I’m certainly glad we asked Aunt Mary all those questions over the years, learning about her life and Whitehall’s history. It was not only a smart thing to do. It was respectful, educational, and just plain fun.

Photo Top: Mary (Pippo) Barber, circa 1943.

Photo Bottom: Mary (Pippo) Barber, circa 2005.

Lawrence Gooley has authored nine books and many articles on the North Country’s past. He and his partner, Jill McKee, founded Bloated Toe Enterprises in 2004. He took over in 2010 and began expanding the company’s publishing services. For information on book publishing, visit Bloated Toe Publishing.


Sunday, January 2, 2011

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Saturday, January 1, 2011

Rare Maps of the American Revolution in the North

The 1776-1777 Northern Campaigns of the American War for Independence and Their Sequel: Contemporary Maps of Mainly German Origin by Thomas M. Barker and Paul R. Huey is the first, full-scale, presentation in atlas form of the two, abortive British-German invasions of New York – events crucial to understanding the rebel American victory in the War for Independence. The book includes 240 pages with 32 full-color illustrations.

The bulk of the maps are from the German archives. The material has previously been little used by researchers in the United States due to linguistic and handwriting barriers. The volume includes transcriptions, translations, and detailed textual analysis of the naval and land operations of 1776 and 1777. It is written from a novel military-historical perspective, namely, British, German, loyalist, French Canadian, and First American.

The attack of Benedict Arnold and Richard Montgomery on Québec City, the colonial assailants’ repulse and withdrawal to the Province of New York and the Hudson River corridor, prior actions in the adjacent St. Lawrence-Richelieu river region of Canada, the Battle of Valcour Island on Lake Champlain, the forts at Crown Point and Ticonderoga, and the Battles of Bennington and Saratoga all receive detailed attention. The last section of the atlas deals with the less known, final phase of combat, in which the Britons, Germans, refugee tories, Québec militia, and Amerindians kept the insurgents off balance by mounting numerous small-scale expeditions into New York.

The significance of the publication is highlighted by Russell Bellico, author of Sails and Steam in the Mountains: A Maritime History of Lake George and Lake Champlain. He writes that Barker’s and Huey’s tome is “a superb work of scholarship based on exhaustive research on both sides of the Atlantic.” J. Winthrop Aldrich, New York State Deputy Commissioner for Historic Preservation, states that the maps “are of significant help now as we continue to build our understanding of what happened in our war for independence, and why. This rediscovered treasure and the illuminating commentary and notes superbly advance that understanding.”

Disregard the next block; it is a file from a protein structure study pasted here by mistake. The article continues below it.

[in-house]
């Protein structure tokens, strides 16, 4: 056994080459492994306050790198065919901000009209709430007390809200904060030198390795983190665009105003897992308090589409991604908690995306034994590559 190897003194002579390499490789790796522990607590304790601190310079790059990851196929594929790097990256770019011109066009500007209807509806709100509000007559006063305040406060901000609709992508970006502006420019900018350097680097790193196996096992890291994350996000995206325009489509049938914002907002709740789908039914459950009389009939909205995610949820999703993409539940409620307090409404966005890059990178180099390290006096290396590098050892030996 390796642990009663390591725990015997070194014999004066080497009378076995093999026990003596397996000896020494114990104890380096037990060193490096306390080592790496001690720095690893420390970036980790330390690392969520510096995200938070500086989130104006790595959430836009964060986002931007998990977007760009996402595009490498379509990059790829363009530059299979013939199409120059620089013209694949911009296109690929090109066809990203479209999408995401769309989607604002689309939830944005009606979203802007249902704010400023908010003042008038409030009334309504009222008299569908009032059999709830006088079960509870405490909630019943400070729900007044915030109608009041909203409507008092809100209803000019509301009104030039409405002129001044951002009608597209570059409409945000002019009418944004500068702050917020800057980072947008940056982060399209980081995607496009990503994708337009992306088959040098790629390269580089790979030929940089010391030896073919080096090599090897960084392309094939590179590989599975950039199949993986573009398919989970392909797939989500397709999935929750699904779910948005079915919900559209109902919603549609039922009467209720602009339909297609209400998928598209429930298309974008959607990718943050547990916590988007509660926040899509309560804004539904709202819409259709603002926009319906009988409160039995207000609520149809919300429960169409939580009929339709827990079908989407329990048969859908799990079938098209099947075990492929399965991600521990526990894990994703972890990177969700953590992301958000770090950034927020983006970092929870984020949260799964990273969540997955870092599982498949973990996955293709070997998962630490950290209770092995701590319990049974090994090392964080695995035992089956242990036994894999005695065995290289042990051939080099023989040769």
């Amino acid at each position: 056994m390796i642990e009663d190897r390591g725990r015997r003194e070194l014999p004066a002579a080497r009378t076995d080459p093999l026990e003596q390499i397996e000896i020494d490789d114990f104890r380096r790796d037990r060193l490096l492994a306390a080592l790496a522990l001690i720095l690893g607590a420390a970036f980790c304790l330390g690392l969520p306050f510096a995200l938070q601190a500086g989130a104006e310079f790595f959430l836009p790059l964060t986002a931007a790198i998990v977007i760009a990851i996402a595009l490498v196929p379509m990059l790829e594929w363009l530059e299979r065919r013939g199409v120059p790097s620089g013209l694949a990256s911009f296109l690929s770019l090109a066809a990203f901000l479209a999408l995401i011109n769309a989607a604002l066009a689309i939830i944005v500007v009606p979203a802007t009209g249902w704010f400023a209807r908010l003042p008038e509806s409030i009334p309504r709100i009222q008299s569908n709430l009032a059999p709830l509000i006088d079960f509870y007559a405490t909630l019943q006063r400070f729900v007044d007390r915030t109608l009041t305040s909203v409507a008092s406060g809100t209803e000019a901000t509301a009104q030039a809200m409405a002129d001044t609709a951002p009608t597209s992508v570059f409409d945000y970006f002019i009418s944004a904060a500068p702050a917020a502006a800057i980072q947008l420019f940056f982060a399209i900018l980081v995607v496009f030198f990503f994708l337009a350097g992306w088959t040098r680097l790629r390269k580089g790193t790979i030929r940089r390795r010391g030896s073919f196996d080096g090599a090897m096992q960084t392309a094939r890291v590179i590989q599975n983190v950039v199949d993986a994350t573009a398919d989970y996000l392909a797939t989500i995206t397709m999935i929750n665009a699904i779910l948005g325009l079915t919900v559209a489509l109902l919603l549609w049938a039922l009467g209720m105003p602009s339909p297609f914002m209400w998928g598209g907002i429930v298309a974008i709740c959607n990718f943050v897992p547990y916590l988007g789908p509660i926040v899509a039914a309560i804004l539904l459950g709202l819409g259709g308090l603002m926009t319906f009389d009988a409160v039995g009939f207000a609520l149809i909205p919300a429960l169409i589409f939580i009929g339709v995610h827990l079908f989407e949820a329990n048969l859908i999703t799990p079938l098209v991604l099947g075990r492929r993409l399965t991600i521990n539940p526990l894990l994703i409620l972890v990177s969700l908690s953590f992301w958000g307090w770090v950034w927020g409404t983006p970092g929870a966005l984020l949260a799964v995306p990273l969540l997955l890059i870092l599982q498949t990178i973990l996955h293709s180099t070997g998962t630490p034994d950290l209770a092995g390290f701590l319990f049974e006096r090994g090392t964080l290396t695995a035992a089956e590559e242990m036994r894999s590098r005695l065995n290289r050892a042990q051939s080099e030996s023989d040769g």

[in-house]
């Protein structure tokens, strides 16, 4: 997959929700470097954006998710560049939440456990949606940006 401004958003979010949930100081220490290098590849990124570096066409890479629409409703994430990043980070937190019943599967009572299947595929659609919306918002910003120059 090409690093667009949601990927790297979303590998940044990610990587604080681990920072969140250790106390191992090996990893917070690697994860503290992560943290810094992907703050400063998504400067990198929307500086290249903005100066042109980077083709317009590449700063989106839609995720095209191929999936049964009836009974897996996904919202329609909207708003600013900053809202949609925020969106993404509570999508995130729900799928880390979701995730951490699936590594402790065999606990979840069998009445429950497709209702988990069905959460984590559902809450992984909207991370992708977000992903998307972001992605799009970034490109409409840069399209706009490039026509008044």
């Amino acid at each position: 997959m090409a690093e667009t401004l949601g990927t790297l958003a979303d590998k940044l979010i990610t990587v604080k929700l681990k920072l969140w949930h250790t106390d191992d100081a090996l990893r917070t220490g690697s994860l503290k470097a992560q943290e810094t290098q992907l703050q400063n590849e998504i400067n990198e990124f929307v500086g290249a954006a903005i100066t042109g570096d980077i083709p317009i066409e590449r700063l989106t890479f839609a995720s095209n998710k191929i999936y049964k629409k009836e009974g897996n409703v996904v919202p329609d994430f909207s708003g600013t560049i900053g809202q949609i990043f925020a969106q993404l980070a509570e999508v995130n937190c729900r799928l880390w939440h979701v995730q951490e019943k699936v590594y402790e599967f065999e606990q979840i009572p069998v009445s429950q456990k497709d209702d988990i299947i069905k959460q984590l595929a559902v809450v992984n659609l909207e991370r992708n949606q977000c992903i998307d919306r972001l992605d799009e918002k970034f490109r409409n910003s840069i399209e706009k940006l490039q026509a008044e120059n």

Dr. Thomas M. Barker is emeritus professor of history, University of Albany, State University of New York at Albany. He is the author of numerous books about European military history, especially the Habsburg monarchy, Spain, World War II as well as ethnic minority issues. Dr. Paul R. Huey is a well-known New York State historical archeologist and also has many publications to his credit. He is particularly knowledgeable about the locations of old forts, battlefields, colonial and nineteenth-century buildings, and/or their buried vestiges. He works at the New York State Office of Parks, Recreation and Historical Preservation Bureau of Historic Sites office on Peebles Island in Waterford, New York. The book is co-published with the Lake Champlain Maritime Museum.

Note: Books noticed on this site have been provided by the publishers. Purchases made through this Amazon link help support this site.


Friday, December 31, 2010

This Week’s Adirondack Web Highlights

On Friday afternoons Adirondack Almanack compiles for our readers a collection of the week’s top weblinks. You can find all our weekly web round-ups here.

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Friday, December 31, 2010

Early Lake George Traveler’s Birch Bark Canoe Discovered

Lt. John Enys, a British officer who visited Lake George in the 1780s and whose travel journals were published by the Adirondack Museum in 1976, returned to England with an unusual souvenir: a birch bark canoe made by Native Americans.

The 250-year-old canoe not only remained stored in a barn on the family’s ancestral estate and survived; it is to be restored and ultimately returned to North America, the National Maritime Museum in Cornwall has announced